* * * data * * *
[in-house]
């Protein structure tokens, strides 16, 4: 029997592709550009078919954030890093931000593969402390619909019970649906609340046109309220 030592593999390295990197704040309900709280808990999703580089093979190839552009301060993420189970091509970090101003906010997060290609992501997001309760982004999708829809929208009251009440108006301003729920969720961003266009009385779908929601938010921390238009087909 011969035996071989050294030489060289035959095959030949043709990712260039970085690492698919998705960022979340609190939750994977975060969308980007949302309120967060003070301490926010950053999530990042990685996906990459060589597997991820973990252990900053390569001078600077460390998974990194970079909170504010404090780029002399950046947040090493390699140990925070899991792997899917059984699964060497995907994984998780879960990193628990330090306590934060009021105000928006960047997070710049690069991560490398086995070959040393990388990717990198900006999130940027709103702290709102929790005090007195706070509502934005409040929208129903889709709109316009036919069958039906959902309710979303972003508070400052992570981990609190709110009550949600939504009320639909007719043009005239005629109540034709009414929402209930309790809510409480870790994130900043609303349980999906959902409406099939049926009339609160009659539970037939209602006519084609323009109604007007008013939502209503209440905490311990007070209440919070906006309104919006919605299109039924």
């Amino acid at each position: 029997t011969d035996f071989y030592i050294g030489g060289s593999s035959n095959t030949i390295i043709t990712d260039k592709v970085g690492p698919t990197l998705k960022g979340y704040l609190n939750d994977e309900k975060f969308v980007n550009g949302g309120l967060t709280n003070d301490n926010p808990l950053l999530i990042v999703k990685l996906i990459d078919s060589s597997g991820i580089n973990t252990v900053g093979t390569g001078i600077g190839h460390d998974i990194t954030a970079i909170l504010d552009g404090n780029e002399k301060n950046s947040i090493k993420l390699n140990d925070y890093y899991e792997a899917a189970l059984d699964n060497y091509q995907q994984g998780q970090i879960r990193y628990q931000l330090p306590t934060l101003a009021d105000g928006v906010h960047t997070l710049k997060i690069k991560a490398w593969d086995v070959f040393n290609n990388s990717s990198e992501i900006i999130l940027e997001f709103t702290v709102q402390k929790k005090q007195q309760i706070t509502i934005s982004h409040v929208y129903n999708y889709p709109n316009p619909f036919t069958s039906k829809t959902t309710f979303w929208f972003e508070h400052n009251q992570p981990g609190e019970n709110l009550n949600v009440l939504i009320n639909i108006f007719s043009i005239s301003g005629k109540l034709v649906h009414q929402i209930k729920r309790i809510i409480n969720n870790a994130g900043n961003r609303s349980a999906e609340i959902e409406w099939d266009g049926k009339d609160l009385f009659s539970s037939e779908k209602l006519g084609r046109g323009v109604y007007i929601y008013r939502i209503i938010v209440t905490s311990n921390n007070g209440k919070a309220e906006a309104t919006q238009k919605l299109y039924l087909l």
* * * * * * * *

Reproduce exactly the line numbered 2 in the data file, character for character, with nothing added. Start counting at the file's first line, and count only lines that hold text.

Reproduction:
């Protein structure tokens, strides 16, 4: 029997592709550009078919954030890093931000593969402390619909019970649906609340046109309220 030592593999390295990197704040309900709280808990999703580089093979190839552009301060993420189970091509970090101003906010997060290609992501997001309760982004999708829809929208009251009440108006301003729920969720961003266009009385779908929601938010921390238009087909 011969035996071989050294030489060289035959095959030949043709990712260039970085690492698919998705960022979340609190939750994977975060969308980007949302309120967060003070301490926010950053999530990042990685996906990459060589597997991820973990252990900053390569001078600077460390998974990194970079909170504010404090780029002399950046947040090493390699140990925070899991792997899917059984699964060497995907994984998780879960990193628990330090306590934060009021105000928006960047997070710049690069991560490398086995070959040393990388990717990198900006999130940027709103702290709102929790005090007195706070509502934005409040929208129903889709709109316009036919069958039906959902309710979303972003508070400052992570981990609190709110009550949600939504009320639909007719043009005239005629109540034709009414929402209930309790809510409480870790994130900043609303349980999906959902409406099939049926009339609160009659539970037939209602006519084609323009109604007007008013939502209503209440905490311990007070209440919070906006309104919006919605299109039924």